More recently, bat biologists have reported that the turbines have been placed in migratory paths, further increasing bat kills.
Studies have revealed that the deaths in question occurred only when the turbines were in operation.
Although my research started with the visual and spatial aspects of WECSs, and continues to be focused on WECSs effects on “landscape character” i.e. impacts on the spatial environment, with implications for cultural values and social systems of our region. I am equally concerned about the predictable negative effects of WECSs on the natural systems of the Flint Hills. I am concerned about serious cumulative effects and the degradation of:
the visual character of our environment;
the social fabric of communities that are facing the prospect of WECS-C;
the health of biological, ecological components of our regional ecosystem; and the
long term viability of our local, increasingly “nature-based” economy.
Bats serve important ecological functions that keep natural systems in balance, especially insect control. Their diminishment could impact humans in ways ranging from decreased crop yields and increased use of pesticides to greater incidence of insect-borne diseases.
There is a risk that the public will accept wind energy as an easy solution to global warming without understanding the necessity of monitoring and mitigation requirements. It is important for the public to recognize that while the proposed development could produce up to 39 megawatts of power under ideal conditions, eastern turbines average less than a third of that amount over the course a year, and much less than a third during the summer when electricity demand is highest.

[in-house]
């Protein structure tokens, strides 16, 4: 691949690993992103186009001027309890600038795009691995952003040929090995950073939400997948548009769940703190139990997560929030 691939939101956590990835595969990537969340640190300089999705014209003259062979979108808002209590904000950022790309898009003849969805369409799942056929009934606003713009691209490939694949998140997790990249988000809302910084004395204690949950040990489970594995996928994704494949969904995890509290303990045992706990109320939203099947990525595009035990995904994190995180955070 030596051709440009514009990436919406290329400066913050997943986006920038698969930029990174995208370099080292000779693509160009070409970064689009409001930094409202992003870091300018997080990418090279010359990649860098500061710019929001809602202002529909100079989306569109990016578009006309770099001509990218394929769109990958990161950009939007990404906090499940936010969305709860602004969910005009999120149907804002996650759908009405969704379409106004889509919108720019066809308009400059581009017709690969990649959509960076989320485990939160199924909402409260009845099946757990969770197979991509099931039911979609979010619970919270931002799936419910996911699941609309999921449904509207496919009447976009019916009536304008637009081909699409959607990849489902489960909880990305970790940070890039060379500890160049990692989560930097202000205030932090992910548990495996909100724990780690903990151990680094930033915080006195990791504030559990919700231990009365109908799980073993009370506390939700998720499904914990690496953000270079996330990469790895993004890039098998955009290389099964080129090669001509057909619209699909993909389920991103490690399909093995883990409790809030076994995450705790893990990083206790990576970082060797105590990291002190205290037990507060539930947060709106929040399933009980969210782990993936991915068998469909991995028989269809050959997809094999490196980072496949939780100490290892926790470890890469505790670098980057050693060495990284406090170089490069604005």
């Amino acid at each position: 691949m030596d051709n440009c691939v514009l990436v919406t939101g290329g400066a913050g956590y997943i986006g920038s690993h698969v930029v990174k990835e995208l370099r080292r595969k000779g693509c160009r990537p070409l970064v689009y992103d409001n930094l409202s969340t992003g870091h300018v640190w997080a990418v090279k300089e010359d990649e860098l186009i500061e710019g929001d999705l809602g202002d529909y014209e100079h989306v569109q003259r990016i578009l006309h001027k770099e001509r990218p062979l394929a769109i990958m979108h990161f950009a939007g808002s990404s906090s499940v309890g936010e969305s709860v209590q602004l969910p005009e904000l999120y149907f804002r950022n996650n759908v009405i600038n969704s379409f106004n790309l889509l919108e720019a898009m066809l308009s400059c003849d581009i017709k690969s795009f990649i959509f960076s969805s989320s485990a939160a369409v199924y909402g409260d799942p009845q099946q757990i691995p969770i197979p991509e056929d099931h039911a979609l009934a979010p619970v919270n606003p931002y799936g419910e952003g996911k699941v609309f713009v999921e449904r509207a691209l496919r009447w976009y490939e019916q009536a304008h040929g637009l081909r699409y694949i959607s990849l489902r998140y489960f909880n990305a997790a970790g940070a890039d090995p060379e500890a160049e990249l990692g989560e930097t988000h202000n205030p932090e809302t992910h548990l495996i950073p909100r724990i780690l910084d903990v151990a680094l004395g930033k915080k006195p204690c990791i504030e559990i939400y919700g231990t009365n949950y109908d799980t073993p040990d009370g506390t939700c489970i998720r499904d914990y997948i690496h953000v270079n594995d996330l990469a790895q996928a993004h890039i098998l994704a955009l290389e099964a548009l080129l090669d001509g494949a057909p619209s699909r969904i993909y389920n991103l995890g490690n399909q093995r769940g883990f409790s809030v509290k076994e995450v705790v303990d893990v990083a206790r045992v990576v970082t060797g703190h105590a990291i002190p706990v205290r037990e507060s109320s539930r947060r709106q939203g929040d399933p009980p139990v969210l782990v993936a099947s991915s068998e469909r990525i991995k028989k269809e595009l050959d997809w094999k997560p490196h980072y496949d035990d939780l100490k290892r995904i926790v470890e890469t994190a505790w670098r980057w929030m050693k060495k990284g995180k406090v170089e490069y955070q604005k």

Rep. Alan Mollohan is proving refreshingly thoughtful and farsighted on one of the emerging issues facing West Virginia - the pros and cons of wind power.
He makes a persuasive case that the state should regulate its newest energy industry now.
On Tuesday, the 1st District congressman told a congressional subcommittee he is very concerned about the impact wind farms could have on the wildlife and natural beauty of the state......Mollohan is right. It's time to slow this heavily subsidized stampede.